Once again I’m linking up again with Diane at Bibliophile by the Sea who hosts a post every Tuesday for people to share the first chapter / paragraph of the book they are reading, or thinking of reading soon.
I’m also joining in with Teaser Tuesday, hosted by The Purple Booker, where you share teasers from your current read. I read a lot of these posts over the course of an average Tuesday so thought it would be fun to join in here too.
This week, I am looking to read Moranthology by Caitlin Moran, one of my favourite writers and whose previous book, How to Be a Woman had me laughing out loud. Here’s what Moranthology is about (well sort of)…
Possibly the only drawback about the bestselling How To Be A Woman was that its author, Caitlin Moran, was limited to pretty much one subject: being a woman.
In MORANTHOLOGY Caitlin ‘gets quite chatty’ about many subjects, including cultural, social and political issues which are usually left to hot-shot wonks and not a woman who sometimes keeps a falafel in her handbag. These other subjects include…
Caffeine | Ghostbusters | Being Poor | Twitter | Caravans | Obama | Wales | Paul McCartney | The Welfare State | Sherlock | David Cameron Looking Like Ham | Amy Winehouse | ‘The Big Society’ | Big Hair | Nutter-letters | Michael Jackson’s funeral | Failed Nicknames | Wolverhampton | Squirrels’ Testicles | Sexy Tax | Binge-drinking | Chivalry | Rihanna’s Cardigan | Party Bags | Hot People| Transsexuals | The Gay Moon Landings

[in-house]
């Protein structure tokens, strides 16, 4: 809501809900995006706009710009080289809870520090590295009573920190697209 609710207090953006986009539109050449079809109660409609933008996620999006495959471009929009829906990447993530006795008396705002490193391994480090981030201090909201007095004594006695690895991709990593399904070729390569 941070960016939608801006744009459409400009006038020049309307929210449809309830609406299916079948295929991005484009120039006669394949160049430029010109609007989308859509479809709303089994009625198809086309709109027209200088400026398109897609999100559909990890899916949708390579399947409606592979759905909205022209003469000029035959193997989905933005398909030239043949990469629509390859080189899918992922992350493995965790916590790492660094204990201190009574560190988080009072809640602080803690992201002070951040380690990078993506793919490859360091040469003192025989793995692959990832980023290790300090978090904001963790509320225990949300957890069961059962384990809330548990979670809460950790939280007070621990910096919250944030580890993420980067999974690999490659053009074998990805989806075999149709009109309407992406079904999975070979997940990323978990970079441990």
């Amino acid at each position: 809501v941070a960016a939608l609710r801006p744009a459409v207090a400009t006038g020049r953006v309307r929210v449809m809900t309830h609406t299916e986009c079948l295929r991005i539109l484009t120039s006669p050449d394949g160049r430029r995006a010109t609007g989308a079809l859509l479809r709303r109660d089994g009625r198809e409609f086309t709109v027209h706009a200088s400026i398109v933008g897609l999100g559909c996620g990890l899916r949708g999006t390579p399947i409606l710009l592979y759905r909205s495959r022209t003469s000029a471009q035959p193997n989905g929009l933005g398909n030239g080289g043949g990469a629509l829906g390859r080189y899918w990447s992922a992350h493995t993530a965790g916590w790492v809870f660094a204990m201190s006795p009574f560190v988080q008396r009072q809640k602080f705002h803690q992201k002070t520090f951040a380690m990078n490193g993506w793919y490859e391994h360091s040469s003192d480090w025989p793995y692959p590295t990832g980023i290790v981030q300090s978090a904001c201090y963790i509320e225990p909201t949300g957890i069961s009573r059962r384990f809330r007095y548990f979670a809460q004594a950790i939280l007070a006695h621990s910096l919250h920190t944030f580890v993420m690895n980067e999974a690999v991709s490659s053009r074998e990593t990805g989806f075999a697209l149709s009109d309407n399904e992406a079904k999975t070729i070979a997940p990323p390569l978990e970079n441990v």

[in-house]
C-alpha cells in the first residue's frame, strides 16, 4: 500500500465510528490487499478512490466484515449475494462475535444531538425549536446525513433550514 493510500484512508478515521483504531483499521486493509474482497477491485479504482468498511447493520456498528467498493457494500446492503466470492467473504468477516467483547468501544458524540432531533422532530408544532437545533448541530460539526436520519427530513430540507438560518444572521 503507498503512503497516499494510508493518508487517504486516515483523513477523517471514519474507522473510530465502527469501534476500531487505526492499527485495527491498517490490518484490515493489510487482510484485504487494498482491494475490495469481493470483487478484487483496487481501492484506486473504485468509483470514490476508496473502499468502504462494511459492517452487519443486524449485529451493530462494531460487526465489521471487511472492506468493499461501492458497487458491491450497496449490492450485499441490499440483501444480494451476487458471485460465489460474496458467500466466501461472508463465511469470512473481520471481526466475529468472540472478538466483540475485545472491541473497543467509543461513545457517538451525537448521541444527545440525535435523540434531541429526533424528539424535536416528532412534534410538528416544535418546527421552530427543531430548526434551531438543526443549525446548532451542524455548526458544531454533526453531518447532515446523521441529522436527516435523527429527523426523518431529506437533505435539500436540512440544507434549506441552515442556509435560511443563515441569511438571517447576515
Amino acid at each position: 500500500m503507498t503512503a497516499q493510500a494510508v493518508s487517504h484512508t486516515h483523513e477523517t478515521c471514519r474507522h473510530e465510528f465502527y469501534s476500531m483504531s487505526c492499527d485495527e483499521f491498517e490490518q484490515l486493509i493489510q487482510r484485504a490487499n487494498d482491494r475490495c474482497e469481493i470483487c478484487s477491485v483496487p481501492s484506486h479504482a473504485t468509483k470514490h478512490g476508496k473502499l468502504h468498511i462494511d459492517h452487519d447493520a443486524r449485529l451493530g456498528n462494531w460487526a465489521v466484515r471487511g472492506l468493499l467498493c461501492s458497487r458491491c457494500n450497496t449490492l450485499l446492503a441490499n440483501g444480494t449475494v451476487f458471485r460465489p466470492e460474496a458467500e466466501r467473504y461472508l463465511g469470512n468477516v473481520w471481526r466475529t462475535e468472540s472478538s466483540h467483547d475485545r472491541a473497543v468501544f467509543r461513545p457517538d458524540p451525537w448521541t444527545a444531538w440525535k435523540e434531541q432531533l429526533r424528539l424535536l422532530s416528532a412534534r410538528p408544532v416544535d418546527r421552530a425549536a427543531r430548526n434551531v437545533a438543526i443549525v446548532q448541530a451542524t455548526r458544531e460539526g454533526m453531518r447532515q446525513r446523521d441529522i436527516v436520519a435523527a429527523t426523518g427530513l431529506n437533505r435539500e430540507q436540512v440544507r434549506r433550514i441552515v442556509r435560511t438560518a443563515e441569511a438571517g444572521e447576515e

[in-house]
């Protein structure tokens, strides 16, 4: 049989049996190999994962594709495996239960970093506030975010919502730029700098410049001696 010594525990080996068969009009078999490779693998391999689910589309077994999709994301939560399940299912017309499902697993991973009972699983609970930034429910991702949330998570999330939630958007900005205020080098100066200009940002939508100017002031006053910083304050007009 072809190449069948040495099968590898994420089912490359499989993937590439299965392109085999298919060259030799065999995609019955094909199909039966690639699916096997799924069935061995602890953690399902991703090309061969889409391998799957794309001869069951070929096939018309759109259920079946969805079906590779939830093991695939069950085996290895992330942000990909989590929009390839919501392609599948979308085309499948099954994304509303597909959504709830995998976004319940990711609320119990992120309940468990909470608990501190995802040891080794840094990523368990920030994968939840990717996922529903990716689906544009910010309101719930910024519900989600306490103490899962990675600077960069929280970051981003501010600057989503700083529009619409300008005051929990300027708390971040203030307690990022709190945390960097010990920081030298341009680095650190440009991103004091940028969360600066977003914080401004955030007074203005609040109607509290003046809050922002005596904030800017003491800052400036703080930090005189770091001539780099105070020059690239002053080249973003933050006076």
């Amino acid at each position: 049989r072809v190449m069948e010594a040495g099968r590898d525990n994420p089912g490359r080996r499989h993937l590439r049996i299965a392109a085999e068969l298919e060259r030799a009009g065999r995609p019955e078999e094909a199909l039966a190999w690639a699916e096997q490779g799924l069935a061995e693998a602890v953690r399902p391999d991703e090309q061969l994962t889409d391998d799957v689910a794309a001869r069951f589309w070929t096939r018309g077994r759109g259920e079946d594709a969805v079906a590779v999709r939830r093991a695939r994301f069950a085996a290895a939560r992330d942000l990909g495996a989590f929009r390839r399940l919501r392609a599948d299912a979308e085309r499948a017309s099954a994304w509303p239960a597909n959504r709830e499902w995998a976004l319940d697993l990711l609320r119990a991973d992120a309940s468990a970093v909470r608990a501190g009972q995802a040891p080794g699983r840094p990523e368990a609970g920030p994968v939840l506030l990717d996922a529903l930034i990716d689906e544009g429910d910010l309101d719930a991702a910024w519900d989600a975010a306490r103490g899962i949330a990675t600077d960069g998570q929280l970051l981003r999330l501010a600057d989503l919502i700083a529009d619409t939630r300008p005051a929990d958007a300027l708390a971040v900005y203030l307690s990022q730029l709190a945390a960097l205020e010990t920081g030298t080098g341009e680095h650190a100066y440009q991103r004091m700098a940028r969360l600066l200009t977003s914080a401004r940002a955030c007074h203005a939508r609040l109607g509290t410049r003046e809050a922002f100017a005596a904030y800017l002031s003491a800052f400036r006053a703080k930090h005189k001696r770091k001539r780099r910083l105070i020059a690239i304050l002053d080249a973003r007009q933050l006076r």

And here’s how it starts…
I Try to Be Good
When I became a journalist at the age of fifteen, it was a matter of simple expediency.
Having been home-educated for the previous five years, I had no academic qualifications whatsoever. As a resident of a council estate in Wolverhampton, this seemed to leave me with a grand total of three future employment options:
2) working the checkout at the Gateway supermarket, Warstones Drive,
3) becoming a writer: an option I only knew of because that was what Jo March in Little Women, and Mother in The Railway Children had done, when they also fell upon hard times
And here are some teasers…
“I don’t think I can hold out any longer: I think it might be Sherlock time. Sherlock blew my mind like I wanted it blown – hard, fast, properly, and while I was too busy laughing to notice that it was quietly, and at the same time, breaking my heart”
“In this respect, at its best, the Welfare State is like some fabulous Electric Boogaloo – the current passing from one citizen to another, making us all body-pop joyfully into education, and up the class system”
So what do you think – would you keep reading?